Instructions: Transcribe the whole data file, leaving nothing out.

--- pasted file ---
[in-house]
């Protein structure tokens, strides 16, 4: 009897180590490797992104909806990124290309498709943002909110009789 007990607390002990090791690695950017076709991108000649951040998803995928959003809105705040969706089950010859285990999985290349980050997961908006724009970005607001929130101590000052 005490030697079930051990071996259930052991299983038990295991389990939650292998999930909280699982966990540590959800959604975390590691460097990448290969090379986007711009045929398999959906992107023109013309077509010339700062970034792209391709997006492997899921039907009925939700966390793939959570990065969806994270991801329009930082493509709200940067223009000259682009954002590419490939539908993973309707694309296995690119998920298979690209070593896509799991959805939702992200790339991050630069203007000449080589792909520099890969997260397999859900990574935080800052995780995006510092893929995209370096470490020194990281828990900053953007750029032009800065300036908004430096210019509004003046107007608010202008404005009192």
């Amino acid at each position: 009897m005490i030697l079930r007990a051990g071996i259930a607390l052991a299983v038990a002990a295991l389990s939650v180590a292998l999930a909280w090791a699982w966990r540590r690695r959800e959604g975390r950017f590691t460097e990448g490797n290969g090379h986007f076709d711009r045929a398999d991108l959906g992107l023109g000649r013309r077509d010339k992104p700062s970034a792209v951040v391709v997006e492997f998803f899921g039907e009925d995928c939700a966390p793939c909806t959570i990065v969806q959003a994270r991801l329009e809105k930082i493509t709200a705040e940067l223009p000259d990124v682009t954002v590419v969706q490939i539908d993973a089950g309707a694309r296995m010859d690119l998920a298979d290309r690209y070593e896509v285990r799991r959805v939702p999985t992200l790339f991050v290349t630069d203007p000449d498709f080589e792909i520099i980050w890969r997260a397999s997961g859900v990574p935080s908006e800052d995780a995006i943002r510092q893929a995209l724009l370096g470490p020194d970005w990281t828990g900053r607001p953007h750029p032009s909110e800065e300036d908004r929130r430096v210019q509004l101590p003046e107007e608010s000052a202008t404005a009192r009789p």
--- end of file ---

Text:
[in-house]
């Protein structure tokens, strides 16, 4: 009897180590490797992104909806990124290309498709943002909110009789 007990607390002990090791690695950017076709991108000649951040998803995928959003809105705040969706089950010859285990999985290349980050997961908006724009970005607001929130101590000052 005490030697079930051990071996259930052991299983038990295991389990939650292998999930909280699982966990540590959800959604975390590691460097990448290969090379986007711009045929398999959906992107023109013309077509010339700062970034792209391709997006492997899921039907009925939700966390793939959570990065969806994270991801329009930082493509709200940067223009000259682009954002590419490939539908993973309707694309296995690119998920298979690209070593896509799991959805939702992200790339991050630069203007000449080589792909520099890969997260397999859900990574935080800052995780995006510092893929995209370096470490020194990281828990900053953007750029032009800065300036908004430096210019509004003046107007608010202008404005009192």
């Amino acid at each position: 009897m005490i030697l079930r007990a051990g071996i259930a607390l052991a299983v038990a002990a295991l389990s939650v180590a292998l999930a909280w090791a699982w966990r540590r690695r959800e959604g975390r950017f590691t460097e990448g490797n290969g090379h986007f076709d711009r045929a398999d991108l959906g992107l023109g000649r013309r077509d010339k992104p700062s970034a792209v951040v391709v997006e492997f998803f899921g039907e009925d995928c939700a966390p793939c909806t959570i990065v969806q959003a994270r991801l329009e809105k930082i493509t709200a705040e940067l223009p000259d990124v682009t954002v590419v969706q490939i539908d993973a089950g309707a694309r296995m010859d690119l998920a298979d290309r690209y070593e896509v285990r799991r959805v939702p999985t992200l790339f991050v290349t630069d203007p000449d498709f080589e792909i520099i980050w890969r997260a397999s997961g859900v990574p935080s908006e800052d995780a995006i943002r510092q893929a995209l724009l370096g470490p020194d970005w990281t828990g900053r607001p953007h750029p032009s909110e800065e300036d908004r929130r430096v210019q509004l101590p003046e107007e608010s000052a202008t404005a009192r009789p």